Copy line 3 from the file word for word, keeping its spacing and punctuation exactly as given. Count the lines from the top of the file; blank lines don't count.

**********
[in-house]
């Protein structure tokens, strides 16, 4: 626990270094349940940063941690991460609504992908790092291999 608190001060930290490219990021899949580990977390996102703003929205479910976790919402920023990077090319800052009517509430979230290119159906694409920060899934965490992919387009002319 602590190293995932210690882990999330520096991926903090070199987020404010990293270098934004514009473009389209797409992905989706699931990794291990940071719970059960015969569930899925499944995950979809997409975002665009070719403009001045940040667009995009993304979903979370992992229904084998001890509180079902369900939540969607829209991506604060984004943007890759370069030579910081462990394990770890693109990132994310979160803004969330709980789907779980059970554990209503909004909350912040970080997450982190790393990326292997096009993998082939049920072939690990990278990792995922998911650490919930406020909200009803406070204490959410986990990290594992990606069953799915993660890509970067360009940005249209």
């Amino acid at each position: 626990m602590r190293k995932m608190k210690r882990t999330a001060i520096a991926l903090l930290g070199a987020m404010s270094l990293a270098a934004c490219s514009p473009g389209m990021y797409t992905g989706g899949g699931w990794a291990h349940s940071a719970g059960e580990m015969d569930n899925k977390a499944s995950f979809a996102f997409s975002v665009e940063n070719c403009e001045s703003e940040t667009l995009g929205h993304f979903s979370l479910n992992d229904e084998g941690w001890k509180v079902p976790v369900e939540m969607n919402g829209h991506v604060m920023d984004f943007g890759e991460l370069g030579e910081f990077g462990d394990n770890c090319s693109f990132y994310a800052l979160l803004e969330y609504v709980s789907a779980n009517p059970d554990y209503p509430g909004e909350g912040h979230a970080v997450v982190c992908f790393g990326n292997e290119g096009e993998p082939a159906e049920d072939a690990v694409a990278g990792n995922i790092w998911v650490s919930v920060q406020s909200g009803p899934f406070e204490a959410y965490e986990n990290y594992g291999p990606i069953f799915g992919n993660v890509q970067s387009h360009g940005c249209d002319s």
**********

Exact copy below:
């Amino acid at each position: 626990m602590r190293k995932m608190k210690r882990t999330a001060i520096a991926l903090l930290g070199a987020m404010s270094l990293a270098a934004c490219s514009p473009g389209m990021y797409t992905g989706g899949g699931w990794a291990h349940s940071a719970g059960e580990m015969d569930n899925k977390a499944s995950f979809a996102f997409s975002v665009e940063n070719c403009e001045s703003e940040t667009l995009g929205h993304f979903s979370l479910n992992d229904e084998g941690w001890k509180v079902p976790v369900e939540m969607n919402g829209h991506v604060m920023d984004f943007g890759e991460l370069g030579e910081f990077g462990d394990n770890c090319s693109f990132y994310a800052l979160l803004e969330y609504v709980s789907a779980n009517p059970d554990y209503p509430g909004e909350g912040h979230a970080v997450v982190c992908f790393g990326n292997e290119g096009e993998p082939a159906e049920d072939a690990v694409a990278g990792n995922i790092w998911v650490s919930v920060q406020s909200g009803p899934f406070e204490a959410y965490e986990n990290y594992g291999p990606i069953f799915g992919n993660v890509q970067s387009h360009g940005c249209d002319s």